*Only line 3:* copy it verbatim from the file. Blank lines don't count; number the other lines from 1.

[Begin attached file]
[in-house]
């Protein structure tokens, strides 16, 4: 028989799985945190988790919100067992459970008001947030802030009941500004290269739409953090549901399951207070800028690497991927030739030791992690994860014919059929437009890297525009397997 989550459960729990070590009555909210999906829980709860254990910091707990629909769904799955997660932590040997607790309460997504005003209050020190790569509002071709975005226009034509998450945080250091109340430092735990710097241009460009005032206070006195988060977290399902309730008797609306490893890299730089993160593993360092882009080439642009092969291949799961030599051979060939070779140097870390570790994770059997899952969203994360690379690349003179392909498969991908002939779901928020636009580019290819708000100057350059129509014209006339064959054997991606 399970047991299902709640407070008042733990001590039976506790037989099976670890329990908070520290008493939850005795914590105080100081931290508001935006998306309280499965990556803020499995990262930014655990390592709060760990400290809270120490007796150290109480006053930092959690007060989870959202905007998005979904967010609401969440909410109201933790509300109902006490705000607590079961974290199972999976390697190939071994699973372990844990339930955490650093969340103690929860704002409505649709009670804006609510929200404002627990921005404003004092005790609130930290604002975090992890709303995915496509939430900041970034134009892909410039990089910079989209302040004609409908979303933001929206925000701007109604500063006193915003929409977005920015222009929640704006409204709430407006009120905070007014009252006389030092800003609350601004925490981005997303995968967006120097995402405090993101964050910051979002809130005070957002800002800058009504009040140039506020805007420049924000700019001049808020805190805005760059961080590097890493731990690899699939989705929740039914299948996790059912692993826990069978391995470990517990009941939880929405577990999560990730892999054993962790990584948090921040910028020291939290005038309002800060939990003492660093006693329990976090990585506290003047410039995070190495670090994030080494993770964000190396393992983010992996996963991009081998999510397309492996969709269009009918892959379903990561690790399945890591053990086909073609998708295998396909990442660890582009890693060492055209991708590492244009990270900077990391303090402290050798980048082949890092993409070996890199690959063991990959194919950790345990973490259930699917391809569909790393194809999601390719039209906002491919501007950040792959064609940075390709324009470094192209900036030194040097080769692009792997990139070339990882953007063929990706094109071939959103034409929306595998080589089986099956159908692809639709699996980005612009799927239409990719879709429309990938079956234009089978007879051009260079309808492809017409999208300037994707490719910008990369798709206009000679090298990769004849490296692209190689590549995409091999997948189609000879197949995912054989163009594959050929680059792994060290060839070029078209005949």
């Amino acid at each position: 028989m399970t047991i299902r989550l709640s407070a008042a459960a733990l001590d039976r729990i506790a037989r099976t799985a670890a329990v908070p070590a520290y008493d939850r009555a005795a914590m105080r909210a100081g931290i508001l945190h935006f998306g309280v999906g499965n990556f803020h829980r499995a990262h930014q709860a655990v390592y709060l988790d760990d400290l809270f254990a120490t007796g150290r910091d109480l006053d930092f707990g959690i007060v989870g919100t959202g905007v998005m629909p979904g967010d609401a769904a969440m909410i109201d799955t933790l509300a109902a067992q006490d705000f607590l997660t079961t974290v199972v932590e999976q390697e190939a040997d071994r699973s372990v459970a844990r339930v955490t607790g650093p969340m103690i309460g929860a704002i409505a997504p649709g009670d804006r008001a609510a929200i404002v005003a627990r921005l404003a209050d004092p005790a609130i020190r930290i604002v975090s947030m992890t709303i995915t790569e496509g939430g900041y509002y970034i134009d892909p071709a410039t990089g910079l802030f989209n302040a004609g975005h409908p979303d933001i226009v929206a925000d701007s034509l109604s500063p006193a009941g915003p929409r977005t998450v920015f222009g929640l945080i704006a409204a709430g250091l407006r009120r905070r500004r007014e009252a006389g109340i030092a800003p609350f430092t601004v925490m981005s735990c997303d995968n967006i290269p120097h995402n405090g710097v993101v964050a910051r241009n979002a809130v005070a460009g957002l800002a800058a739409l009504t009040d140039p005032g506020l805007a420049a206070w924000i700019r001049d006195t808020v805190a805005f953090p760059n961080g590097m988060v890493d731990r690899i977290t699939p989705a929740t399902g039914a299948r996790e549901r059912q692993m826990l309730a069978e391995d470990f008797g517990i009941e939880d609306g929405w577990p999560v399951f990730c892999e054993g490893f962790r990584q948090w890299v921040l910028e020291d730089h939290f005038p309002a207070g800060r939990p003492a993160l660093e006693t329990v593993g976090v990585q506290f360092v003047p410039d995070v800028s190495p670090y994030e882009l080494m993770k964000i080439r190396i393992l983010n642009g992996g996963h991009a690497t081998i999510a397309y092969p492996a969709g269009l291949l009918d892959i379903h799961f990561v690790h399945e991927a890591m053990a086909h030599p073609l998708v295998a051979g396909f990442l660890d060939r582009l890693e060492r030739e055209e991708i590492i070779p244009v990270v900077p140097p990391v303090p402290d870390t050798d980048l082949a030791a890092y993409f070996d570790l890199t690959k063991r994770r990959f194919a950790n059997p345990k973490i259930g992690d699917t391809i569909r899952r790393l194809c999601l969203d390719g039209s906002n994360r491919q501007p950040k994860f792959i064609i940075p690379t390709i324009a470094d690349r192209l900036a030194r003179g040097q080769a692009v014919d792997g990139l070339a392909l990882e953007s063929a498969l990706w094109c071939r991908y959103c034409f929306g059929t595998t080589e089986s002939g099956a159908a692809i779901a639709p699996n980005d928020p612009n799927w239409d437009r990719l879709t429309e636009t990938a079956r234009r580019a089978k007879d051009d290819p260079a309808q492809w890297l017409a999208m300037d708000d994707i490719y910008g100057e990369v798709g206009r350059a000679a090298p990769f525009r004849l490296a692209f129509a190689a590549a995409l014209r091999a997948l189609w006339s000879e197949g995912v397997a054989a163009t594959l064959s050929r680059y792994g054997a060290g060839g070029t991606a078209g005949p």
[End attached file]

């Amino acid at each position: 028989m399970t047991i299902r989550l709640s407070a008042a459960a733990l001590d039976r729990i506790a037989r099976t799985a670890a329990v908070p070590a520290y008493d939850r009555a005795a914590m105080r909210a100081g931290i508001l945190h935006f998306g309280v999906g499965n990556f803020h829980r499995a990262h930014q709860a655990v390592y709060l988790d760990d400290l809270f254990a120490t007796g150290r910091d109480l006053d930092f707990g959690i007060v989870g919100t959202g905007v998005m629909p979904g967010d609401a769904a969440m909410i109201d799955t933790l509300a109902a067992q006490d705000f607590l997660t079961t974290v199972v932590e999976q390697e190939a040997d071994r699973s372990v459970a844990r339930v955490t607790g650093p969340m103690i309460g929860a704002i409505a997504p649709g009670d804006r008001a609510a929200i404002v005003a627990r921005l404003a209050d004092p005790a609130i020190r930290i604002v975090s947030m992890t709303i995915t790569e496509g939430g900041y509002y970034i134009d892909p071709a410039t990089g910079l802030f989209n302040a004609g975005h409908p979303d933001i226009v929206a925000d701007s034509l109604s500063p006193a009941g915003p929409r977005t998450v920015f222009g929640l945080i704006a409204a709430g250091l407006r009120r905070r500004r007014e009252a006389g109340i030092a800003p609350f430092t601004v925490m981005s735990c997303d995968n967006i290269p120097h995402n405090g710097v993101v964050a910051r241009n979002a809130v005070a460009g957002l800002a800058a739409l009504t009040d140039p005032g506020l805007a420049a206070w924000i700019r001049d006195t808020v805190a805005f953090p760059n961080g590097m988060v890493d731990r690899i977290t699939p989705a929740t399902g039914a299948r996790e549901r059912q692993m826990l309730a069978e391995d470990f008797g517990i009941e939880d609306g929405w577990p999560v399951f990730c892999e054993g490893f962790r990584q948090w890299v921040l910028e020291d730089h939290f005038p309002a207070g800060r939990p003492a993160l660093e006693t329990v593993g976090v990585q506290f360092v003047p410039d995070v800028s190495p670090y994030e882009l080494m993770k964000i080439r190396i393992l983010n642009g992996g996963h991009a690497t081998i999510a397309y092969p492996a969709g269009l291949l009918d892959i379903h799961f990561v690790h399945e991927a890591m053990a086909h030599p073609l998708v295998a051979g396909f990442l660890d060939r582009l890693e060492r030739e055209e991708i590492i070779p244009v990270v900077p140097p990391v303090p402290d870390t050798d980048l082949a030791a890092y993409f070996d570790l890199t690959k063991r994770r990959f194919a950790n059997p345990k973490i259930g992690d699917t391809i569909r899952r790393l194809c999601l969203d390719g039209s906002n994360r491919q501007p950040k994860f792959i064609i940075p690379t390709i324009a470094d690349r192209l900036a030194r003179g040097q080769a692009v014919d792997g990139l070339a392909l990882e953007s063929a498969l990706w094109c071939r991908y959103c034409f929306g059929t595998t080589e089986s002939g099956a159908a692809i779901a639709p699996n980005d928020p612009n799927w239409d437009r990719l879709t429309e636009t990938a079956r234009r580019a089978k007879d051009d290819p260079a309808q492809w890297l017409a999208m300037d708000d994707i490719y910008g100057e990369v798709g206009r350059a000679a090298p990769f525009r004849l490296a692209f129509a190689a590549a995409l014209r091999a997948l189609w006339s000879e197949g995912v397997a054989a163009t594959l064959s050929r680059y792994g054997a060290g060839g070029t991606a078209g005949p």